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INEQUALITY AT THE WORKPLACE: Height, weight and other 'gender-neutral' hiring conditions under scrutiny
By MIEKO TAKENOBU, The Asahi Shimbun
If a woman is denied a job because she is short, or if she is not promoted because she works part time, is that sexual discrimination?
Most employers would say "no." They say those conditions apply to men and women equally.
But in fact, women in general are shorter than men, and more women work part time. If proposed revisions to the Equal Employment Opportunity Law are approved by the Diet this year, employers will be prohibited from applying such apparently gender-neutral conditions when dealing with employees.
The labor ministry's initial draft proposal, issued in November, said such "indirect discrimination"--not just outright sexual discrimination--should be banned under the law.
The revisions would bar employers from applying conditions that would hurt one group--men or women--
more than the other. Exceptions would be made when the nature of the job would justify the conditions.
The government, under pressure to conform with U.N. sexual discrimination guidelines, is keen to get the legislation up quickly. But the proposed revisions triggered a heated debate, dividing women's groups, labor unions and employers.
If the ban is put in place, companies would be prohibited from requiring that applicants for a career-track position be willing to be transferred anywhere across the nation, when in fact many career employees remain in one office. Such a condition would likely discourage women from applying.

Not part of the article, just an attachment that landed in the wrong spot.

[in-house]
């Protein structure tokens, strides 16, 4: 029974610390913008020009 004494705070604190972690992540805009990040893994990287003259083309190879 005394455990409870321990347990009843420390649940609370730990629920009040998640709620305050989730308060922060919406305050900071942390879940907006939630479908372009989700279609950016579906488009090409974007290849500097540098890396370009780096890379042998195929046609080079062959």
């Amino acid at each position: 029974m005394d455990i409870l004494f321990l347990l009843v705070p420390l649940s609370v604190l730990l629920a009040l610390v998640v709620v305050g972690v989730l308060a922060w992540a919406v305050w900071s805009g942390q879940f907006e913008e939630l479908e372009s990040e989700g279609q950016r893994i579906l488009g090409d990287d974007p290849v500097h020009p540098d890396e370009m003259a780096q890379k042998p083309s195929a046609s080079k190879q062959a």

Indirect discrimination is also seen in the practice of awarding family allowances only to the "head of a household" as listed in the residents registry. This practice disqualifies most women from receiving the benefits.
Shizuko Koedo, a member of the Working Women's Network, says the ban on indirect discrimination, already in place in many developed nations, has long been an "earnest wish" of all working women here.
"The equal opportunity law has banned (outright) sexual discrimination, but indirect discrimination has been a loophole," says Koedo, whose group supports women suing their employers for discrimination.
"As a result, women are often assigned to clerical-job tracks or part-time positions that are left out of the promotion ladder. It has led to a still wider gap between men and women."
Even in management, some people have come out in favor of the revisions.
A 54-year-old official in charge of corporate social responsibility at a major chemical maker says Japan must move with the times.
"It is essential to swiftly get accustomed to international standards in view of crisis management, for example, in a sex discrimination suit (at an overseas branch)," the official said.
However, most business leaders were wary of the proposal.
In November, when the Ministry of Health, Labor and Welfare handed the draft revisions to a panel on equal employment opportunity of the Labor Policy Council, it drew strong opposition from panel members representing business.
"This is a very tough proposal that we could never accept," one said.
One business operator said the proposed ban "would invite confusion as it constitutes interference into the rights of management."
Employers argued that such a broad notion of indirect discrimination, once written into law, could be misused. That concern was especially strong among small and mid-sized businesses.